The most indelible televised images of 2011 courtesy of Usual Suspects:
Boston Bruin Brad Marchand speed bags Vancouver Canuck Daniel Sedin's head in Game 6 of the Stanley Cup Final. An ugly Stanley Cup Final had its defining image, before the riot. Had a rookie done this to Tom Brady or Dirk Nowitzki what might the NFL or NBA have done? The NHL dissed Sedin for not punching back.
The September plane crash that killed the entire Yaroslavl Lokomotiv hockey team was a reminder of the travel risks taken by all sports teams who fly millions of miles a year. The footage from the memorial ceremony in Russia was as poignant as it was heartbreaking.
Christine Sinclair breaks her nose at Women's FIFA World Cup. The flattened proboscis epitomizes Canada's dire effort at the tournament, as the country loses ignominiously in the first round. Undaunted, Sinclair parks a beauty of a goal off a set piece against Germany.
David Freese of St. Louis Cardinals ends the greatest World Series game ever played with a walk-off home run in the 11th inning of Game 6 against Texas. This follows a two-strike, two-out triple in the ninth that scored two to tie the game. All by a hometown kid.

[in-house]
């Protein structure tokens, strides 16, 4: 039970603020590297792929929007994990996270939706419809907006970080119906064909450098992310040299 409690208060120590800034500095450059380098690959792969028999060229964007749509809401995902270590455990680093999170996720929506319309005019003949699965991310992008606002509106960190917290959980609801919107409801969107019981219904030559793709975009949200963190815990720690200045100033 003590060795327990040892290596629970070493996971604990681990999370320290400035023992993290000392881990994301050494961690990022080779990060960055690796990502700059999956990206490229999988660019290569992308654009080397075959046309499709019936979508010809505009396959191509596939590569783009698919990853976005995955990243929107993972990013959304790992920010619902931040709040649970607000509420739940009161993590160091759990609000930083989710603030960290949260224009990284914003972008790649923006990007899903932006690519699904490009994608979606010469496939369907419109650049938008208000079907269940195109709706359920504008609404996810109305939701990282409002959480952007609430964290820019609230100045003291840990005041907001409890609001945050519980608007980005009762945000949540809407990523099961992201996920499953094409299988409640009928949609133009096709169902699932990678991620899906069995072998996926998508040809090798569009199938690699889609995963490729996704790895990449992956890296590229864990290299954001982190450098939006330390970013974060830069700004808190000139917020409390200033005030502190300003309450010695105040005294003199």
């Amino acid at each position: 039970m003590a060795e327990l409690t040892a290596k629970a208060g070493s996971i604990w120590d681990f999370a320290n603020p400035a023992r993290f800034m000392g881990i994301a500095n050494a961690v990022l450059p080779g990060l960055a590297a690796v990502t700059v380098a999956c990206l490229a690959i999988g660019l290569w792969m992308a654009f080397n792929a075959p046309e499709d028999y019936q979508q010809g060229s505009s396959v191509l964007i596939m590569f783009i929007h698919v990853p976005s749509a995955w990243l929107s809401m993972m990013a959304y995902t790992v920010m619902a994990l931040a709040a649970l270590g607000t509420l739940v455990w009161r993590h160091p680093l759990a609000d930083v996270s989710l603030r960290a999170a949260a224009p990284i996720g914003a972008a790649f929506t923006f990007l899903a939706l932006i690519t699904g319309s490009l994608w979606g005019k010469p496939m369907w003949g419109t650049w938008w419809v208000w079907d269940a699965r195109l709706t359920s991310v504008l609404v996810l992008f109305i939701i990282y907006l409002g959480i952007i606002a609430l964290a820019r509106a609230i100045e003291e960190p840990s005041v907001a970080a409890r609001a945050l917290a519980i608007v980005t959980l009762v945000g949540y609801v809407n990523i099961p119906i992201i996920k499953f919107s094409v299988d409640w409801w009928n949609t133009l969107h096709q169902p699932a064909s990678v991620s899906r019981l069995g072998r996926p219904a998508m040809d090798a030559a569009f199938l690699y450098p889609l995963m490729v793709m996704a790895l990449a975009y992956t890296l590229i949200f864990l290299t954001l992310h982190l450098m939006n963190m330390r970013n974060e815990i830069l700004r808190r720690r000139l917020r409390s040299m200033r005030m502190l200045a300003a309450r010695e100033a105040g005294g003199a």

Pittsburgh's Sidney Crosby is concussed in the rain at the Winter Classic by this glancing hit from Washington's David Steckel. Intentional? Accidental? Didn't matter as Crosby was sidelined till November as a result of this and one other hit. After a glorious comeback of three games in November, Crosby has returned to the injured list with more concussion symptoms.
Former Penn State defensive coach Jerry Sandusky attempts to vindicate himself of pedophila charges in an interview with NBC's Bob Costas. The ugly sub-culture of NCAA sports comes into sharp focus as the Penn State program and its legendary coach Joe Paterno are disgraced - even as the team's fans rally to support the coaches. Added to scandals at Syracuse, Ohio State and other major programs, it was not the best year on American campuses.